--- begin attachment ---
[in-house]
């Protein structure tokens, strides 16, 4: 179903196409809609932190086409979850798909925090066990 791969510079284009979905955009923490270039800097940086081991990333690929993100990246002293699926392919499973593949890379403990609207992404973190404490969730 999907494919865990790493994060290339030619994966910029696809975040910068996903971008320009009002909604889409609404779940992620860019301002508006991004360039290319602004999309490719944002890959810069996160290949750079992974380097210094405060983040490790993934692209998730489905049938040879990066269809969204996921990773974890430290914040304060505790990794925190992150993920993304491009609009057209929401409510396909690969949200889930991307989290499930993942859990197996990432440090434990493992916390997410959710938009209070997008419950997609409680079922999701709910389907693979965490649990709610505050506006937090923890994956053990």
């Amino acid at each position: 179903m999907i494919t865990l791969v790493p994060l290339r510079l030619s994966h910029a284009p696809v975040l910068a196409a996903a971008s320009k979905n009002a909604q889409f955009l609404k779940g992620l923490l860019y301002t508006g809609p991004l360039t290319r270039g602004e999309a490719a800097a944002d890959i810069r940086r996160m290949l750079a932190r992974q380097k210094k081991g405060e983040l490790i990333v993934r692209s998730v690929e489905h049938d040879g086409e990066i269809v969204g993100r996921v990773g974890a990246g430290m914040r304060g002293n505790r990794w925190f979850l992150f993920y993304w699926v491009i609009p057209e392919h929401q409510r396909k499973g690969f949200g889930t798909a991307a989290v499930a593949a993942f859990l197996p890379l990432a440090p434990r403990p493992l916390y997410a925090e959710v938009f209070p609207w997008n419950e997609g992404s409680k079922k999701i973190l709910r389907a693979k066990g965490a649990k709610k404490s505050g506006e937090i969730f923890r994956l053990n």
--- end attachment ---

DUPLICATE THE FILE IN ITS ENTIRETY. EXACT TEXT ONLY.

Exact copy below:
[in-house]
């Protein structure tokens, strides 16, 4: 179903196409809609932190086409979850798909925090066990 791969510079284009979905955009923490270039800097940086081991990333690929993100990246002293699926392919499973593949890379403990609207992404973190404490969730 999907494919865990790493994060290339030619994966910029696809975040910068996903971008320009009002909604889409609404779940992620860019301002508006991004360039290319602004999309490719944002890959810069996160290949750079992974380097210094405060983040490790993934692209998730489905049938040879990066269809969204996921990773974890430290914040304060505790990794925190992150993920993304491009609009057209929401409510396909690969949200889930991307989290499930993942859990197996990432440090434990493992916390997410959710938009209070997008419950997609409680079922999701709910389907693979965490649990709610505050506006937090923890994956053990």
């Amino acid at each position: 179903m999907i494919t865990l791969v790493p994060l290339r510079l030619s994966h910029a284009p696809v975040l910068a196409a996903a971008s320009k979905n009002a909604q889409f955009l609404k779940g992620l923490l860019y301002t508006g809609p991004l360039t290319r270039g602004e999309a490719a800097a944002d890959i810069r940086r996160m290949l750079a932190r992974q380097k210094k081991g405060e983040l490790i990333v993934r692209s998730v690929e489905h049938d040879g086409e990066i269809v969204g993100r996921v990773g974890a990246g430290m914040r304060g002293n505790r990794w925190f979850l992150f993920y993304w699926v491009i609009p057209e392919h929401q409510r396909k499973g690969f949200g889930t798909a991307a989290v499930a593949a993942f859990l197996p890379l990432a440090p434990r403990p493992l916390y997410a925090e959710v938009f209070p609207w997008n419950e997609g992404s409680k079922k999701i973190l709910r389907a693979k066990g965490a649990k709610k404490s505050g506006e937090i969730f923890r994956l053990n």